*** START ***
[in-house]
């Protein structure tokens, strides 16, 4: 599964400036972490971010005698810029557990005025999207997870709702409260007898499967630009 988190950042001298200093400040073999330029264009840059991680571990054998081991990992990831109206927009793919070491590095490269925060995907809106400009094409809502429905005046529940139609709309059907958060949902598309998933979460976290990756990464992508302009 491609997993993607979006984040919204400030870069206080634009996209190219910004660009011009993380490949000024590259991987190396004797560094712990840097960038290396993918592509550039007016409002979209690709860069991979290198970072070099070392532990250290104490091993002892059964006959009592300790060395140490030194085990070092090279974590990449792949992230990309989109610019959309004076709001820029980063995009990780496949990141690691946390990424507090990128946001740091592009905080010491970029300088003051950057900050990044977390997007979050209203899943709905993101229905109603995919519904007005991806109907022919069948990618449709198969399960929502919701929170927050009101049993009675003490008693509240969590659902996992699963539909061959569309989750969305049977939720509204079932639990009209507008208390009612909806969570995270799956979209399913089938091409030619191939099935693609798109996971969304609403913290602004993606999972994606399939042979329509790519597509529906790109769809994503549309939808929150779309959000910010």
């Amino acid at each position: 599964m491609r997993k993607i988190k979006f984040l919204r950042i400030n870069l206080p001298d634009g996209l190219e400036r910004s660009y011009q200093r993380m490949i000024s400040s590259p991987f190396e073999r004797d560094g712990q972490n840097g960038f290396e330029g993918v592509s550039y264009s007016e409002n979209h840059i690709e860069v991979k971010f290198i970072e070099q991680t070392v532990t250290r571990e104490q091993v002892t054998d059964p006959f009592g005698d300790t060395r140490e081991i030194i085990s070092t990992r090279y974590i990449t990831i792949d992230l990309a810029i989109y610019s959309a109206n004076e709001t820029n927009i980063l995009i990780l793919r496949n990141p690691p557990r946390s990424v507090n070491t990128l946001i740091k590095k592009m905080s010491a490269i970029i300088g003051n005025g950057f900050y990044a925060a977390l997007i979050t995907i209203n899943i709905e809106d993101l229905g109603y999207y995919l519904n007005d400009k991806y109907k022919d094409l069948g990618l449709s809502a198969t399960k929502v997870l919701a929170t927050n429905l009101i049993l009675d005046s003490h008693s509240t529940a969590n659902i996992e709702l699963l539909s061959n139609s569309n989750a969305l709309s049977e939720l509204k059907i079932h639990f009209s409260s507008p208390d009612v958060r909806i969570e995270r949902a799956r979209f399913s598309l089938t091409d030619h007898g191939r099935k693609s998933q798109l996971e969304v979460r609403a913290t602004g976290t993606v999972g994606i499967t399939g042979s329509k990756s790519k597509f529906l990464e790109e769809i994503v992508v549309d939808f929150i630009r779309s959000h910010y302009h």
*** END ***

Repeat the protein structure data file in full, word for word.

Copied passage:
[in-house]
């Protein structure tokens, strides 16, 4: 599964400036972490971010005698810029557990005025999207997870709702409260007898499967630009 988190950042001298200093400040073999330029264009840059991680571990054998081991990992990831109206927009793919070491590095490269925060995907809106400009094409809502429905005046529940139609709309059907958060949902598309998933979460976290990756990464992508302009 491609997993993607979006984040919204400030870069206080634009996209190219910004660009011009993380490949000024590259991987190396004797560094712990840097960038290396993918592509550039007016409002979209690709860069991979290198970072070099070392532990250290104490091993002892059964006959009592300790060395140490030194085990070092090279974590990449792949992230990309989109610019959309004076709001820029980063995009990780496949990141690691946390990424507090990128946001740091592009905080010491970029300088003051950057900050990044977390997007979050209203899943709905993101229905109603995919519904007005991806109907022919069948990618449709198969399960929502919701929170927050009101049993009675003490008693509240969590659902996992699963539909061959569309989750969305049977939720509204079932639990009209507008208390009612909806969570995270799956979209399913089938091409030619191939099935693609798109996971969304609403913290602004993606999972994606399939042979329509790519597509529906790109769809994503549309939808929150779309959000910010």
């Amino acid at each position: 599964m491609r997993k993607i988190k979006f984040l919204r950042i400030n870069l206080p001298d634009g996209l190219e400036r910004s660009y011009q200093r993380m490949i000024s400040s590259p991987f190396e073999r004797d560094g712990q972490n840097g960038f290396e330029g993918v592509s550039y264009s007016e409002n979209h840059i690709e860069v991979k971010f290198i970072e070099q991680t070392v532990t250290r571990e104490q091993v002892t054998d059964p006959f009592g005698d300790t060395r140490e081991i030194i085990s070092t990992r090279y974590i990449t990831i792949d992230l990309a810029i989109y610019s959309a109206n004076e709001t820029n927009i980063l995009i990780l793919r496949n990141p690691p557990r946390s990424v507090n070491t990128l946001i740091k590095k592009m905080s010491a490269i970029i300088g003051n005025g950057f900050y990044a925060a977390l997007i979050t995907i209203n899943i709905e809106d993101l229905g109603y999207y995919l519904n007005d400009k991806y109907k022919d094409l069948g990618l449709s809502a198969t399960k929502v997870l919701a929170t927050n429905l009101i049993l009675d005046s003490h008693s509240t529940a969590n659902i996992e709702l699963l539909s061959n139609s569309n989750a969305l709309s049977e939720l509204k059907i079932h639990f009209s409260s507008p208390d009612v958060r909806i969570e995270r949902a799956r979209f399913s598309l089938t091409d030619h007898g191939r099935k693609s998933q798109l996971e969304v979460r609403a913290t602004g976290t993606v999972g994606i499967t399939g042979s329509k990756s790519k597509f529906l990464e790109e769809i994503v992508v549309d939808f929150i630009r779309s959000h910010y302009h």